Among several existing QA settings, in this work we focus on multi-choice QA (MCQA). We are particularly interested in understanding whether a QA model can perform better on one MCQA dataset with knowledge transferred from another MCQA dataset. In Section 2.1, we first formalize the task of MCQA. We then describe the procedures for transfer learning from one dataset to another in Section 2.2. We consider two kinds of settings for transfer learning in this paper, one is supervised and the other is unsupervised.

2.1 Multi-Choices QA

In MCQA, the inputs to the model are a story, a question, and several answer choices. The story, denoted by , is a list of sentences, where each of the sentences is a sequence of words from a vocabulary set . The question and each of the answer choices, denoted by  and , are both single sentences also composed of words from . The QA model aims to choose one correct answer from multiple answer choices based on the information provided in  and .

2.2 Transfer Learning

The procedure of transfer learning in this work is straightforward and includes two steps. The first step is to pre-train the model on one MCQA dataset referred to as the source task, which usually contains abundant training data. The second step is to fine-tune the same model on the other MCQA dataset, which is referred to as the target task, that we actually care about, but that usually contains much less training data. The effectiveness of transfer learning is evaluated by the model’s performance on the target task.

Supervised Transfer Learning

In supervised transfer learning, both the source and target datasets provide the correct answer to each question during pre-training and fine-tuning, and the QA model is guided by the correct answer to optimize its objective function in a supervised manner in both stages.

Unsupervised Transfer Learning

We also consider unsupervised transfer learning where the correct answer to each question in the target dataset is not available. In other words, the entire process is supervised during pre-training, but unsupervised during fine-tuning. A self-labeling technique inspired by Lee et al. (2013); Chen et al. (2011); Wallace et al. (2009) is used during fine-tuning on the target dataset. We present the proposed algorithm for unsupervised transfer learning in Algorithm 1.


  Source dataset with correct answer to each question; Target dataset without any answer; Number of training epochs.

0:  Optimal QA model 
1:  Pre-train QA model  on the source dataset.
2:  repeat
3:     For each question in the target dataset, use  to predict its answer.
4:     For each question, assign the predicted answer to the question as the correct one.
5:     Fine-tune  on the target dataset as usual.
6:  until Reach the number of training epochs.
Algorithm 1 Unsupervised QA Transfer Learning

3 Datasets

Source Dataset Target Dataset
After entering the boathouse, the trio witness
Voldemort telling Snape that the elder Wand
cannot serve Voldemort until Snape dies …
Before dying, Snape tells Harry to take his
memories to the Pensieve …
I just wanted to take a few minutes to meet
with everyone to make sure your class
presentations for next week are all in order
and coming along well. And as you know,
you’re supposed to report on some areas
of recent research on genetics …
James the Turtle was always getting in
trouble. Sometimes he’d reach into the
freezer and empty out all the food …
Then he walked to the fast food restaurant
and ordered 15 bags of fries. He didn’t
pay, and instead headed home …
What does Snape tell Harry before he dies? Why does the professor meet with the student? What did James do after he ordered the fries?
To bury him in the forest
To find out if the student is interested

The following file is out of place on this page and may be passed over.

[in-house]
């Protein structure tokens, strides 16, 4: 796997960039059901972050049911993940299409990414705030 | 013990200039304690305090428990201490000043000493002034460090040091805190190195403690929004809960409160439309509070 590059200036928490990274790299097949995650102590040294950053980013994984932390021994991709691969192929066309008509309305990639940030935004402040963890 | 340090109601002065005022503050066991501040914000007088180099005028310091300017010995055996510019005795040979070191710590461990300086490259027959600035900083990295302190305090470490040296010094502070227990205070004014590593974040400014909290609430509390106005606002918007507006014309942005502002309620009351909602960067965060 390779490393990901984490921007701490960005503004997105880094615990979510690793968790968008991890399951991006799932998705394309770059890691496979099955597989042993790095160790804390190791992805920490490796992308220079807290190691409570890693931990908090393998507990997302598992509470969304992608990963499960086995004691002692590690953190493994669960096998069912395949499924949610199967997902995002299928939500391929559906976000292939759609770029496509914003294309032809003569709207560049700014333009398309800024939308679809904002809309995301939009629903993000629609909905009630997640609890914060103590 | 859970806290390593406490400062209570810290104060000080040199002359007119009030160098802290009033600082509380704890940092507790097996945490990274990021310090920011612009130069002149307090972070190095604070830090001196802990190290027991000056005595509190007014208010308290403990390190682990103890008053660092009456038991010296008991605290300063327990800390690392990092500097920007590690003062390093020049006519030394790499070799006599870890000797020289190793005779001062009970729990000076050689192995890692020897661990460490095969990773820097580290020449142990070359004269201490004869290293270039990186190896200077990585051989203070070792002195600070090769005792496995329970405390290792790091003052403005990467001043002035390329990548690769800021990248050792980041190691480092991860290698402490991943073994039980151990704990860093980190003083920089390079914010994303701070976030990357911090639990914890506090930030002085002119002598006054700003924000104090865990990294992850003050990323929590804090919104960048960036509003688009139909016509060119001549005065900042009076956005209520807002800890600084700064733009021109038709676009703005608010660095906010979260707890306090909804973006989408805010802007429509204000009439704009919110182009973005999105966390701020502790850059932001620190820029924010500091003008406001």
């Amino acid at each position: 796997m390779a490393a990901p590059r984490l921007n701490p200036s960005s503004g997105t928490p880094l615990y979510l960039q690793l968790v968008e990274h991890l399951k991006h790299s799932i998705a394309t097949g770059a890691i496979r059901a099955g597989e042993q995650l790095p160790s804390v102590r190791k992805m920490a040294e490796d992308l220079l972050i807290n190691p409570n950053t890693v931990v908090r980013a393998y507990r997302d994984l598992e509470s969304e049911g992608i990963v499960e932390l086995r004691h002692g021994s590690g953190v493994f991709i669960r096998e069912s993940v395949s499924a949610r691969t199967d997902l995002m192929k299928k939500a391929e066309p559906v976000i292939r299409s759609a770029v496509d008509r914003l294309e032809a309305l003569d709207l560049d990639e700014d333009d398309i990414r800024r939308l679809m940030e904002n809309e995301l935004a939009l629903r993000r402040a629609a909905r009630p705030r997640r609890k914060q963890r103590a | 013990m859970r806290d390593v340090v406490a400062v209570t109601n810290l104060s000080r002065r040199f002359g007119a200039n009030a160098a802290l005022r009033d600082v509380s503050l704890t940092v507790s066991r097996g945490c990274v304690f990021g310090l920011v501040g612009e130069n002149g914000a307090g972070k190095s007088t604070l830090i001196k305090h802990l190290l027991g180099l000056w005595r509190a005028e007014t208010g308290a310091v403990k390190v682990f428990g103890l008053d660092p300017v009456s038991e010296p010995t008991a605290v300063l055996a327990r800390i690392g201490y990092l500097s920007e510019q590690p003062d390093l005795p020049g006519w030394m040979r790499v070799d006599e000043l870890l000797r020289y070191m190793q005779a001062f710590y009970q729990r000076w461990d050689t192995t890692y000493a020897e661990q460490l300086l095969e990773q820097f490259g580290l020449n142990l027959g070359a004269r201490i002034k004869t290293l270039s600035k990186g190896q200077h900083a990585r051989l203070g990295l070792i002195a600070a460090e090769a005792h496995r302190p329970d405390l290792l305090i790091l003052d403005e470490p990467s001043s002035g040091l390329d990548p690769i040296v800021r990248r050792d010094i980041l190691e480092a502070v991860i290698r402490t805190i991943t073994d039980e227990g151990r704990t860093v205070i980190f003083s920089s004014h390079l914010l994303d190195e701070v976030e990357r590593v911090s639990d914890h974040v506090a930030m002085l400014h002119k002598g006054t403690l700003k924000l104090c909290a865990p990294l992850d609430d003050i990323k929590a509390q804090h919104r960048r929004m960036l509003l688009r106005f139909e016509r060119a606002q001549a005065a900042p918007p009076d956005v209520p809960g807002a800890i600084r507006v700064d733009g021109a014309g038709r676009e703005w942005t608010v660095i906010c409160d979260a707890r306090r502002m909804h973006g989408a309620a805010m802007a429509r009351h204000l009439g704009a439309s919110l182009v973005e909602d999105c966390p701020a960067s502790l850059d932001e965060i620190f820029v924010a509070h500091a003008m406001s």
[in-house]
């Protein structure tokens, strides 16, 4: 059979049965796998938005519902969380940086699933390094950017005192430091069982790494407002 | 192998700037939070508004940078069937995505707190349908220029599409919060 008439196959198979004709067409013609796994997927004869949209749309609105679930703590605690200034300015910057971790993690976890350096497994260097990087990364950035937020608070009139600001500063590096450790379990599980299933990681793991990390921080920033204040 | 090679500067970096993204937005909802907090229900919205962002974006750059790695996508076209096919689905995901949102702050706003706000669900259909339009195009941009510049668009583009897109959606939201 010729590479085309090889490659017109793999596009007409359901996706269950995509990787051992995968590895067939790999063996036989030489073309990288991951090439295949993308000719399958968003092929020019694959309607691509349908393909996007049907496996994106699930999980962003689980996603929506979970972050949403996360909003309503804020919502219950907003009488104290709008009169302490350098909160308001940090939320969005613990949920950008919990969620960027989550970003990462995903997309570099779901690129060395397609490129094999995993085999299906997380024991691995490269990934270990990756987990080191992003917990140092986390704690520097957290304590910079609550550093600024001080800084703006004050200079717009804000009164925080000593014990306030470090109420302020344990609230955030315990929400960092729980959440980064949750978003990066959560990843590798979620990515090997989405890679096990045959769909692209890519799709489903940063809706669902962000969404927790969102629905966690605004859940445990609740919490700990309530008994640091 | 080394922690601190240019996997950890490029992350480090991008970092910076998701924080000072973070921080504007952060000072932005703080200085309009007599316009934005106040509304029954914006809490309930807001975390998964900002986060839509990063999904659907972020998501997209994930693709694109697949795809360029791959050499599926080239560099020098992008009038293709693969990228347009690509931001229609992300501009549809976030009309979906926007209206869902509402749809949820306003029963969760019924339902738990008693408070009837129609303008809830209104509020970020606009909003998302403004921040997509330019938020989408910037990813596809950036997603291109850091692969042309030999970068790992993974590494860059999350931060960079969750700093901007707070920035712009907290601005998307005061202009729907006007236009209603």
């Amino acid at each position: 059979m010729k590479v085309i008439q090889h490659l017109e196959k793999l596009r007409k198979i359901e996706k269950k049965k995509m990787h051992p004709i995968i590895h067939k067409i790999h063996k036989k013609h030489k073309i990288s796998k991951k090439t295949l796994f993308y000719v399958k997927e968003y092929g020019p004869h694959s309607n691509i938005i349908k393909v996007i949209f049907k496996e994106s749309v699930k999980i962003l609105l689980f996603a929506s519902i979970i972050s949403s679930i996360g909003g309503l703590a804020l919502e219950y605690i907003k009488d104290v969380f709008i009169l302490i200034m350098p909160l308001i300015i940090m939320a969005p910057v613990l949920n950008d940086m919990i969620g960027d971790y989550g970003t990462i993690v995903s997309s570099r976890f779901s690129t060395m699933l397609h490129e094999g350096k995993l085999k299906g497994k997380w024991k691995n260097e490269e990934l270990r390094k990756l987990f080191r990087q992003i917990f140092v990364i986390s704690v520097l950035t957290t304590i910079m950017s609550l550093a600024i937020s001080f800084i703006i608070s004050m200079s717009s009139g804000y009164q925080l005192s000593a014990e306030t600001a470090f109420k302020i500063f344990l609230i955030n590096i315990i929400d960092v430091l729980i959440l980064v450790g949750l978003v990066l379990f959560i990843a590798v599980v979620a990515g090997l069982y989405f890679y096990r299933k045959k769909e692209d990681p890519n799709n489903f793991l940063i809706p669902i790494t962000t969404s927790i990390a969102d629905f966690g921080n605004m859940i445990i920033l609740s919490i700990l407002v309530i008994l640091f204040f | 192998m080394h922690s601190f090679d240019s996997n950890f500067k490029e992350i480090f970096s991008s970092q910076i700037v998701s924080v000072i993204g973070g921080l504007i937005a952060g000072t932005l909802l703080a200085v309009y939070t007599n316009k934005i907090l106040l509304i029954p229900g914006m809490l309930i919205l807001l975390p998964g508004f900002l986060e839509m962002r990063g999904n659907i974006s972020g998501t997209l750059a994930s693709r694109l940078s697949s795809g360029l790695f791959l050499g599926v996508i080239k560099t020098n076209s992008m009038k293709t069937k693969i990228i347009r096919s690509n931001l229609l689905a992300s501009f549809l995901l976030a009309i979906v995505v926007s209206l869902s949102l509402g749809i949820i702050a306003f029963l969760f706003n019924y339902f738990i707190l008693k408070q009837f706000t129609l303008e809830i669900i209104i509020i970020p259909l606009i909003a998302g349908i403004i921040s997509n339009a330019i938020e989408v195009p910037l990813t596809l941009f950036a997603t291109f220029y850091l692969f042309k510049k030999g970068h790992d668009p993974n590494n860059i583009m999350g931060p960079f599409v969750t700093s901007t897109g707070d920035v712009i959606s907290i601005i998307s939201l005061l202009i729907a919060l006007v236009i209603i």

in taking part in a genetics project
went to the grocery store
That he always respected him
To discuss the student’s experiment
on the taste perception
went home without paying
To remember to him for the good deeds
To determine if the student has selected
an appropriate topic for his class project
ate them
To take his memories to the Pensieve
To explain what the student should
focus on for his class presentation
made up his mind to be a better turtle
To write down his memories in a book
Table 1: Example of the story-question-choices triplet from MovieQA, TOEFL listening comprehension test, and MCTest datasets. , and  denote the story, question, and one of the answer choices, respectively. For MovieQA, each question comes with five answer choices; and for TOEFL and MCTest, each question comes with only four answer choices. The correct answer is marked in bold.

We used MovieQA (Tapaswi et al., 2016) as the source MCQA dataset, and TOEFL listening comprehension test (Tseng et al., 2016) and MCTest (Richardson et al., 2013) as two separate target datasets. Examples of the three datasets are shown in Table 1.


is a dataset that aims to evaluate automatic story comprehension from both video and text. The dataset provides multiple sources of information such as plot synopses, scripts, subtitles, and video clips that can be used to infer answers. We only used the plot synopses of the dataset, so our setting is the same as pure textual MCQA. The dataset contains 9,848/1,958 train/dev examples; each question comes with a set of five possible answer choices with only one correct answer.

TOEFL listening comprehension test

is a recently published, very challenging MCQA dataset that contains 717/124/122 train/dev/test examples. It aims to test knowledge and skills of academic English for global English learners whose native languages are not English. There are only four answer choices for each question. The stories in this dataset are in audio form. Each story comes with two transcripts: manual and ASR transcriptions, where the latter is obtained by running the CMU Sphinx recognizer (Walker et al., 2004) on the original audio files. We use TOEFL-manual and TOEFL-ASR to denote the two versions, respectively. We highlight that the questions in this dataset are not easy because most of the answers cannot be found by simply matching the question and the choices without understanding the story. For example, there are questions regarding the gist of the story or the conclusion for the conversation.